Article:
How to Structure a Speech
Building A Structured Speech
Is your audience looking somewhat bewildered?
Seems you may have lost them. That’s why we need effective speech structuring.
Speech layout is a key element in helping our audience to follow what we are saying and to remember the key points. And, most importantly, to take action as a result.
In this article we’ll look at how best to structure a speech or presentation for great results.
In a previous article we looked at the basics of how to develop a speech outline plan, with particular emphasis on the core message. The next step of the creative process is considering the structure of the speech. How are we going to introduce and conclude our presentation?
In effect, this is the roadmap that guides the audience through the presentation. No satnav here; we need a map.
Use the opening sentence or two to provide a bold statement or a question. Questions are a good way to focus the audience’s attention, particularly early in a speech.
When we’re at the start of our speech, we don’t want difficult questions diverting us from our planned introduction do we? Of course not, so rhetorical questions are usually best.
Why did I agree to write this article? What do you mean, you were wondering that as well? For example.
Make sure the audience knows there’s something in it for them. Outline where we’re going to take them. Most of us don’t like uncertainty. Have you ever jumped on a train and then had doubts as to whether it’s the right one? See what we mean about uncertainty?
By outlining the route we’re taking, it prepares the audience to be receptive for what comes next. If the listeners know what to expect, they are more likely to focus on what is being said. Just make sure that the opening is clearly related to the core message – if planning to take them to Brighton, don’t show pictures of Blackpool!
It may be helpful to reassure the audience that we’re knowledgeable on the subject we’re speaking about. But this shouldn’t be overdone. Remember, the audience wants to know what’s in it for them. They probably aren’t that interested in us. They can always ask for more information at the end. And, if they do, that’s usually a good indicator of interest.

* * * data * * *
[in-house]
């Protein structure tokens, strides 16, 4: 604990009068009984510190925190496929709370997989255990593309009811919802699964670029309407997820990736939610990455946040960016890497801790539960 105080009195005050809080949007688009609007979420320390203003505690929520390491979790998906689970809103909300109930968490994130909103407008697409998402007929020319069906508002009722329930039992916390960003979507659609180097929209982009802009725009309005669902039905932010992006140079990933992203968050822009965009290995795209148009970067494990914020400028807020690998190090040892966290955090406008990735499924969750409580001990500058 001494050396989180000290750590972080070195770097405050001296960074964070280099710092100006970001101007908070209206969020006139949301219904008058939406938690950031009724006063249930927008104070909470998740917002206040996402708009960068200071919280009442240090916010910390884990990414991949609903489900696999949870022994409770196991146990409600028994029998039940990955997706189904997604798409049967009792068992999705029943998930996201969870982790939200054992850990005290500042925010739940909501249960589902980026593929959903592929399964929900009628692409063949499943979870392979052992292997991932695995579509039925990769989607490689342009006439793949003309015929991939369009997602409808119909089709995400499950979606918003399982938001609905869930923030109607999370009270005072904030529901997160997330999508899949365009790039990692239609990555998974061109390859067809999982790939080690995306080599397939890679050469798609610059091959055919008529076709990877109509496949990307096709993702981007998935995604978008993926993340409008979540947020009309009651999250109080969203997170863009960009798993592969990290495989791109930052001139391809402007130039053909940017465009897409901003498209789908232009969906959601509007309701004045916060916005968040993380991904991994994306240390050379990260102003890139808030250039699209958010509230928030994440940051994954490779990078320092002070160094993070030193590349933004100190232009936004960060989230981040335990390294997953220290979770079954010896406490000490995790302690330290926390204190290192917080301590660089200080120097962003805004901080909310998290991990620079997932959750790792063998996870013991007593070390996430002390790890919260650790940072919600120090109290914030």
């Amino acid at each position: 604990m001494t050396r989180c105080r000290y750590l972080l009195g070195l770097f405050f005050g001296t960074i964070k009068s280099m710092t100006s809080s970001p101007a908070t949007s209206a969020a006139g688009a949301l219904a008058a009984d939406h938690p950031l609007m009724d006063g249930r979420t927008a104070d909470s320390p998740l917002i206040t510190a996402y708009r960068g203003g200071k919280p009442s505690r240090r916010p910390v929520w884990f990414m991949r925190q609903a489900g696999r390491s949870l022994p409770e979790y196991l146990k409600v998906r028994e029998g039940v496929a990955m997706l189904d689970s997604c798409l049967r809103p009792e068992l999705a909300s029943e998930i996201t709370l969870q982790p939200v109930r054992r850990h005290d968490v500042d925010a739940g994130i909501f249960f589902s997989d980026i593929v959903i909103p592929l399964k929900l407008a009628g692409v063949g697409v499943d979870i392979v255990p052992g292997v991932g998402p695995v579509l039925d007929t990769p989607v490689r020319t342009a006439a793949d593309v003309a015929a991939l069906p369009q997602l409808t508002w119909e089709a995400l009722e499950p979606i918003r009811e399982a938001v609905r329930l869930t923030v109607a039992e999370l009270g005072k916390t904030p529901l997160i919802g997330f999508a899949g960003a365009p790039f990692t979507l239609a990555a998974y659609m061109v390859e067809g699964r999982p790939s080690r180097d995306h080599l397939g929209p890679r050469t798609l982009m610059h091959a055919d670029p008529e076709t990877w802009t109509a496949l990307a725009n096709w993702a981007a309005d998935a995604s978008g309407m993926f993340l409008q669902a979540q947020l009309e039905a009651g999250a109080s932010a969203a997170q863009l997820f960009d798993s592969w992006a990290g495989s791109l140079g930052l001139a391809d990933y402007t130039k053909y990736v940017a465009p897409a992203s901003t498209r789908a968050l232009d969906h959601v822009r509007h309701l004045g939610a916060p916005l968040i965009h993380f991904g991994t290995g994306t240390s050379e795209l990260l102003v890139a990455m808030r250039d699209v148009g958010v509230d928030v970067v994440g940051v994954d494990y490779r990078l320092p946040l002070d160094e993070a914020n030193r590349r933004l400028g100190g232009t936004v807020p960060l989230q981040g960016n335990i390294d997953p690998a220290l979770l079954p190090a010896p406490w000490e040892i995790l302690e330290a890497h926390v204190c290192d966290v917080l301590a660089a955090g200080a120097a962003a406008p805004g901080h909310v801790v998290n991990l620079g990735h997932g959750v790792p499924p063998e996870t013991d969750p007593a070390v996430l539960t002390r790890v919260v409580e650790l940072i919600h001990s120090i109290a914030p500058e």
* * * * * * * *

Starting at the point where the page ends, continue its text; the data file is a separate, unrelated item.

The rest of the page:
It’s best to break up the message into clear sections to make it easier to follow. Ideally, they will be broadly equal in length. A good technique is to split the main part of the speech into three.
The so-called ‘Rule of Three’ suggests information presented in threes is more memorable. However, this will only work if it makes sense from a content perspective. For example, if we’re comparing the pros and cons of a subject, then we naturally have two main areas. Nevertheless, it’s a good general principle to follow, so perhaps our ‘pros’ and ‘cons’ can be grouped in threes.
Make sure the (three) key areas of the main message are arranged in logical order so the presentation flows. Check to ensure they support the purpose of the speech. They should contain the information required by the audience but no more. Once the audience is ‘hooked’, don’t unhook them by providing surplus information that may serve to confuse or bore.
It’s helpful to highlight when moving from one section to the next. In effect, the waypoints on the journey through the speech. By doing this it will also reinforce the message being conveyed.
A long pause helps differentiate the sections. A bit like a new chapter in a book. So now we understand how to plan the introduction and body of the speech, we’ll move to the conclusion.
Perhaps more appropriately, Summary & Conclusion. The Summary is to remind the listener about the key points discussed in the main part of the speech. These could be regarded as the key selling points.
We’ve used the analogy of a roadmap. The conclusion is where we need to alert the audience to the fact we are reaching journey’s end. The tone and pace of our voice should signal that we’re reaching the finish. This will prepare the listeners for that final sentence or two without us saying ‘finally’ or ‘in conclusion’.
We want to go out with a bang. We want the audience to know we’re done without resorting to a feeble ‘thank you’ at the end (that’s a damp squib).
The final message should be a powerful call to action. Think about call-to-action (CTA) buttons on websites: ‘Sign Up For Our Newsletter’; ‘Shop Now To Receive 25% Discount’.
Make it very clear what the audience is to do. In our case it’s Join Bromsgrove Speakers Club!
Let’s summarise all that.
We now have a speech structure to provide a roadmap for the audience. We’re taking them from the Introduction to the speech, through the Body – the key elements, ideally split into three – and on to the Summary and Conclusion. A conclusion with a powerful finish.
Remember to focus on what the audience wants. Be clear about the objectives and keep checking to see that we’re providing only the information required to achieve them.
And unlike this article, make sure the introduction and conclusion are in proportion to the body of the speech. As a guide, if the presentation is going to take 20 minutes say, the introduction should be around 2-3 minutes with a couple of minutes for the conclusion.
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